LONDON (Reuters) - The model used to film the final, climactic scenes of the 1933 film “King Kong” sold for 121,250 pounds at auction on Tuesday.
Barely recognizable as the giant ape that terrorized New York as it scaled the Empire State Building, the metal model sold by Christie’s is just 22 inches (55 cm) high and consists of a collection of hinges and screws that were once covered in rabbit fur.
The model had been expected to fetch 100-150,000 pounds at the auction of film memorabilia in London, and was the star lot of the sale.
“This King Kong armature was instrumental in filming one of the most recognizable sequences in cinema history, and as such it is an exceptional relic of film memorabilia,” said Neil Roberts, head of popular memorabilia at Christie’s in London.
“We are thrilled to have seen such excitement leading up to the auction and to have been able to exhibit the model to the public for the first time.”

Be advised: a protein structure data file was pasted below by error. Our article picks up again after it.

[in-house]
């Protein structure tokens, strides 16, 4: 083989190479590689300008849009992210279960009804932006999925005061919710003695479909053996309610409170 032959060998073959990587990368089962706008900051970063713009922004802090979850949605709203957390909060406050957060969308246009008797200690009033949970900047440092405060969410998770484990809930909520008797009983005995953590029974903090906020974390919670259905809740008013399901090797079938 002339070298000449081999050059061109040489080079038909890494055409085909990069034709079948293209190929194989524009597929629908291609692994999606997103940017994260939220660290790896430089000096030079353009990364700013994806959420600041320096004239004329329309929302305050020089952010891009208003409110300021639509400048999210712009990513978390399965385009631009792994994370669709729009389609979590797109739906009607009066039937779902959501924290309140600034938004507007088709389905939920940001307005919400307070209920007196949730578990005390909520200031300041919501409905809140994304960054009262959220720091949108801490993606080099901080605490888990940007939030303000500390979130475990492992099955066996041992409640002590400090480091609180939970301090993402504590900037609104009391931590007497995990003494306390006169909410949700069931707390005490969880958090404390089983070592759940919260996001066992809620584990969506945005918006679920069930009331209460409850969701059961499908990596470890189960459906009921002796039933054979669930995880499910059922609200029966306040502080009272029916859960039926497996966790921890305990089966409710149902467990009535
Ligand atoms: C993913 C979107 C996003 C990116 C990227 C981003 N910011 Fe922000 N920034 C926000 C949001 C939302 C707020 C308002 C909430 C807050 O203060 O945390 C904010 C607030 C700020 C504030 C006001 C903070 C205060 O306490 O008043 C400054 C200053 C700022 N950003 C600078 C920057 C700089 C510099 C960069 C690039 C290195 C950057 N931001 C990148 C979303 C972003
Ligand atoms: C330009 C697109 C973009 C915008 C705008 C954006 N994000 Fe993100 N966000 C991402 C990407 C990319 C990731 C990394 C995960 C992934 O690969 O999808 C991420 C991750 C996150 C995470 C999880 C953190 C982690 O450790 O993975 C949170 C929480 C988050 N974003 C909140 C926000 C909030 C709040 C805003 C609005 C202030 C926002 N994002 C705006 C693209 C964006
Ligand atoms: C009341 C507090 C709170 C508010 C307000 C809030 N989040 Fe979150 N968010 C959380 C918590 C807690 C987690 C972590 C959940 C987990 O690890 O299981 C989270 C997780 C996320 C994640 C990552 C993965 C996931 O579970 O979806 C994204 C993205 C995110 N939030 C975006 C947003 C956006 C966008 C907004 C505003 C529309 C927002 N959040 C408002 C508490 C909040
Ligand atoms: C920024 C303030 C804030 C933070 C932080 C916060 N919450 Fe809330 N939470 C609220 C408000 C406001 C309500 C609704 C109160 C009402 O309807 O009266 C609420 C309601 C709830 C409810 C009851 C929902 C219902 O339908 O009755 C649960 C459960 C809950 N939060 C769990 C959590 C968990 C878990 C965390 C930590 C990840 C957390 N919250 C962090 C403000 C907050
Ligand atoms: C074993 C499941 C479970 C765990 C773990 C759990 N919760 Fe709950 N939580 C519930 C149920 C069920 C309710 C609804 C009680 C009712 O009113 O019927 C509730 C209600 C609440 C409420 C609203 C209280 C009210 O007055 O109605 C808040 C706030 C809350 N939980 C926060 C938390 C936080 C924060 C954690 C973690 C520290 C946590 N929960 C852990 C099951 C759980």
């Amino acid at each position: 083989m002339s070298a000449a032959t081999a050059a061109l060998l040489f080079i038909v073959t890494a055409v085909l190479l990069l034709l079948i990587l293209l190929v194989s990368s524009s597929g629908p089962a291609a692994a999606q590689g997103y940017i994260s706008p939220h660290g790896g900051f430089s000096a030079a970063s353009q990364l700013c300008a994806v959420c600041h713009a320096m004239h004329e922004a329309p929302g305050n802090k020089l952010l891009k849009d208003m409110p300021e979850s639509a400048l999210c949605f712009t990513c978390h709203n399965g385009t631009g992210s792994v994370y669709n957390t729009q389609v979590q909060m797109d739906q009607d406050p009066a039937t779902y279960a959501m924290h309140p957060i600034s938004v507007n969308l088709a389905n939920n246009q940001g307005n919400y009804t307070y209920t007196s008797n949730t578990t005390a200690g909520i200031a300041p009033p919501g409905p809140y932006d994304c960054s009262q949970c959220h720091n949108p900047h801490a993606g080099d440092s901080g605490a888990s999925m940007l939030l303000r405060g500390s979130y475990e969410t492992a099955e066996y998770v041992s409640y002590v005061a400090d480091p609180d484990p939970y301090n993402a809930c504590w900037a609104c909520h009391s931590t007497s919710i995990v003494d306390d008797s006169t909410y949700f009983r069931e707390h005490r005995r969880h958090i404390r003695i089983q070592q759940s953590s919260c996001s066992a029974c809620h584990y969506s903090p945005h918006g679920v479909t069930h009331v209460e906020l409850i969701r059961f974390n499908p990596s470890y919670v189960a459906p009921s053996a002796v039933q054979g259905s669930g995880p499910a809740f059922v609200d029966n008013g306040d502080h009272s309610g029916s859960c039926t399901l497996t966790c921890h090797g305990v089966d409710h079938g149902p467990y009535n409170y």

The armature, complete with aluminium skull moulded from a wooden carving, was painstakingly manipulated using “stop-motion” animation.
It is believed to be the only model of its kind. Two slightly smaller, 18-inch (45 cm) Kong models were used for most of the animation in the film’s jungle sets on Skull Island.
The model survived thanks to film fan Eugene Hilchey, who set out to gather as many King Kong artefacts as he could from 1949 onward.
He got hold of the auctioned model in 1967 when the miniature department where it was being kept was closed for demolition. After his plans for a museum of Hollywood artefacts fell through, Hilchey entrusted the model to Bison Archives/Productions who brought it to Christie’s.
Reporting by Mike Collett-White, editing by Paul Casciato